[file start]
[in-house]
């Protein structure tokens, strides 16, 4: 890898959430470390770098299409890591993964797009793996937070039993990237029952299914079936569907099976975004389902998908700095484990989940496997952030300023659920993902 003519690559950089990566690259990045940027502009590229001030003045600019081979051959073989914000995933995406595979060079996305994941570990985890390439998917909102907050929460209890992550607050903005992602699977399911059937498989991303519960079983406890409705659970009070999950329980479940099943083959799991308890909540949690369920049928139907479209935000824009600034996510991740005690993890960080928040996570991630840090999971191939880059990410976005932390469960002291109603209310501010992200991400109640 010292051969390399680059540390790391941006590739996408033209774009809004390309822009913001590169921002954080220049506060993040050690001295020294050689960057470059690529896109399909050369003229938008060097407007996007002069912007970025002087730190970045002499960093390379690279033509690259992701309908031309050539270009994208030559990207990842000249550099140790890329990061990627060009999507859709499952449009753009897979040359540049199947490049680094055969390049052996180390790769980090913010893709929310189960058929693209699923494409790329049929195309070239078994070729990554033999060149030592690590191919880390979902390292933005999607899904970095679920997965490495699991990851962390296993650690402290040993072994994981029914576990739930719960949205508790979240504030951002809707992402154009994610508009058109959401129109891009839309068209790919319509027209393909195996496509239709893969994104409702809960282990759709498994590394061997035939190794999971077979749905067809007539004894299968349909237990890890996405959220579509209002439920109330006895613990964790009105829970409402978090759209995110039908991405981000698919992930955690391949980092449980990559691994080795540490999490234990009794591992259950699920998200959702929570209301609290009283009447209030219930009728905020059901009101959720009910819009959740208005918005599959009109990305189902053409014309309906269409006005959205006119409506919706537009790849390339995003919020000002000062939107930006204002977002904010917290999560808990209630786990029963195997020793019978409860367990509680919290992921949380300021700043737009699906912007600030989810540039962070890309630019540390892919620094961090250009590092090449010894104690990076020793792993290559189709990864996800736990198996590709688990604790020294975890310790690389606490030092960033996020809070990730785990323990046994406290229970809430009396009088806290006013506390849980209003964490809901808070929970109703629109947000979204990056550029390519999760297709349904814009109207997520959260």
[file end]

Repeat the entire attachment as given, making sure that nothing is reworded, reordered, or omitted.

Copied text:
[in-house]
């Protein structure tokens, strides 16, 4: 890898959430470390770098299409890591993964797009793996937070039993990237029952299914079936569907099976975004389902998908700095484990989940496997952030300023659920993902 003519690559950089990566690259990045940027502009590229001030003045600019081979051959073989914000995933995406595979060079996305994941570990985890390439998917909102907050929460209890992550607050903005992602699977399911059937498989991303519960079983406890409705659970009070999950329980479940099943083959799991308890909540949690369920049928139907479209935000824009600034996510991740005690993890960080928040996570991630840090999971191939880059990410976005932390469960002291109603209310501010992200991400109640 010292051969390399680059540390790391941006590739996408033209774009809004390309822009913001590169921002954080220049506060993040050690001295020294050689960057470059690529896109399909050369003229938008060097407007996007002069912007970025002087730190970045002499960093390379690279033509690259992701309908031309050539270009994208030559990207990842000249550099140790890329990061990627060009999507859709499952449009753009897979040359540049199947490049680094055969390049052996180390790769980090913010893709929310189960058929693209699923494409790329049929195309070239078994070729990554033999060149030592690590191919880390979902390292933005999607899904970095679920997965490495699991990851962390296993650690402290040993072994994981029914576990739930719960949205508790979240504030951002809707992402154009994610508009058109959401129109891009839309068209790919319509027209393909195996496509239709893969994104409702809960282990759709498994590394061997035939190794999971077979749905067809007539004894299968349909237990890890996405959220579509209002439920109330006895613990964790009105829970409402978090759209995110039908991405981000698919992930955690391949980092449980990559691994080795540490999490234990009794591992259950699920998200959702929570209301609290009283009447209030219930009728905020059901009101959720009910819009959740208005918005599959009109990305189902053409014309309906269409006005959205006119409506919706537009790849390339995003919020000002000062939107930006204002977002904010917290999560808990209630786990029963195997020793019978409860367990509680919290992921949380300021700043737009699906912007600030989810540039962070890309630019540390892919620094961090250009590092090449010894104690990076020793792993290559189709990864996800736990198996590709688990604790020294975890310790690389606490030092960033996020809070990730785990323990046994406290229970809430009396009088806290006013506390849980209003964490809901808070929970109703629109947000979204990056550029390519999760297709349904814009109207997520959260």